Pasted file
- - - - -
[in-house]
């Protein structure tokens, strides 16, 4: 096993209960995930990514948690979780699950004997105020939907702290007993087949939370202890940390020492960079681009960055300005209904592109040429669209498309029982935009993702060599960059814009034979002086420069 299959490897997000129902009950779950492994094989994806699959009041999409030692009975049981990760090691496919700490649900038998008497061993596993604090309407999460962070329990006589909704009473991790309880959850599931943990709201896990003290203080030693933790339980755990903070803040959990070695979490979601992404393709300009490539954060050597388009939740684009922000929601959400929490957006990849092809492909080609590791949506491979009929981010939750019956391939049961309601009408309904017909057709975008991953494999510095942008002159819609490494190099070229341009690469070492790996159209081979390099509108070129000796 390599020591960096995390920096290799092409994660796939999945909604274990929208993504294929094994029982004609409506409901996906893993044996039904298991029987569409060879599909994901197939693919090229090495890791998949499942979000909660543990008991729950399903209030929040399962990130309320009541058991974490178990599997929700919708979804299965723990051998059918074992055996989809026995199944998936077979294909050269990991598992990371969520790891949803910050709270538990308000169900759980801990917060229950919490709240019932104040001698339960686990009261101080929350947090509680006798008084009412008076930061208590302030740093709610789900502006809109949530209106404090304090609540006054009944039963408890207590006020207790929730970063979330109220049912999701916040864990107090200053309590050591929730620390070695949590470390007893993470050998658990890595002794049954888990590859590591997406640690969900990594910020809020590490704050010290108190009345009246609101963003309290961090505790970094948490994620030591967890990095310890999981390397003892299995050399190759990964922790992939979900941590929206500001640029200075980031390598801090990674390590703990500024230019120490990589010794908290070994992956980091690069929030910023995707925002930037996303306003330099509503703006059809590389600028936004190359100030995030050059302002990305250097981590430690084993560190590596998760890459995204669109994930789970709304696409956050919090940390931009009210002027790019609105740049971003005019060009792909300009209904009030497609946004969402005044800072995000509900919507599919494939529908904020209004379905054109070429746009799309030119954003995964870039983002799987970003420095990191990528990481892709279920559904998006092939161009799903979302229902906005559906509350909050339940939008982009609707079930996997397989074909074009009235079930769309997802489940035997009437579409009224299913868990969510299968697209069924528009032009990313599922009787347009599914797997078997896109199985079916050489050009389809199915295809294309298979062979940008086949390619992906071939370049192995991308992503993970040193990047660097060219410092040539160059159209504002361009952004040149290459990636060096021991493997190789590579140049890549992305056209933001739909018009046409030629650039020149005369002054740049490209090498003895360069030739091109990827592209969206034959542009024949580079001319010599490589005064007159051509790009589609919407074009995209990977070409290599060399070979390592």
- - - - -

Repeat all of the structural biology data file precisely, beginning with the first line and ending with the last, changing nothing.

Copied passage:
[in-house]
């Protein structure tokens, strides 16, 4: 096993209960995930990514948690979780699950004997105020939907702290007993087949939370202890940390020492960079681009960055300005209904592109040429669209498309029982935009993702060599960059814009034979002086420069 299959490897997000129902009950779950492994094989994806699959009041999409030692009975049981990760090691496919700490649900038998008497061993596993604090309407999460962070329990006589909704009473991790309880959850599931943990709201896990003290203080030693933790339980755990903070803040959990070695979490979601992404393709300009490539954060050597388009939740684009922000929601959400929490957006990849092809492909080609590791949506491979009929981010939750019956391939049961309601009408309904017909057709975008991953494999510095942008002159819609490494190099070229341009690469070492790996159209081979390099509108070129000796 390599020591960096995390920096290799092409994660796939999945909604274990929208993504294929094994029982004609409506409901996906893993044996039904298991029987569409060879599909994901197939693919090229090495890791998949499942979000909660543990008991729950399903209030929040399962990130309320009541058991974490178990599997929700919708979804299965723990051998059918074992055996989809026995199944998936077979294909050269990991598992990371969520790891949803910050709270538990308000169900759980801990917060229950919490709240019932104040001698339960686990009261101080929350947090509680006798008084009412008076930061208590302030740093709610789900502006809109949530209106404090304090609540006054009944039963408890207590006020207790929730970063979330109220049912999701916040864990107090200053309590050591929730620390070695949590470390007893993470050998658990890595002794049954888990590859590591997406640690969900990594910020809020590490704050010290108190009345009246609101963003309290961090505790970094948490994620030591967890990095310890999981390397003892299995050399190759990964922790992939979900941590929206500001640029200075980031390598801090990674390590703990500024230019120490990589010794908290070994992956980091690069929030910023995707925002930037996303306003330099509503703006059809590389600028936004190359100030995030050059302002990305250097981590430690084993560190590596998760890459995204669109994930789970709304696409956050919090940390931009009210002027790019609105740049971003005019060009792909300009209904009030497609946004969402005044800072995000509900919507599919494939529908904020209004379905054109070429746009799309030119954003995964870039983002799987970003420095990191990528990481892709279920559904998006092939161009799903979302229902906005559906509350909050339940939008982009609707079930996997397989074909074009009235079930769309997802489940035997009437579409009224299913868990969510299968697209069924528009032009990313599922009787347009599914797997078997896109199985079916050489050009389809199915295809294309298979062979940008086949390619992906071939370049192995991308992503993970040193990047660097060219410092040539160059159209504002361009952004040149290459990636060096021991493997190789590579140049890549992305056209933001739909018009046409030629650039020149005369002054740049490209090498003895360069030739091109990827592209969206034959542009024949580079001319010599490589005064007159051509790009589609919407074009995209990977070409290599060399070979390592």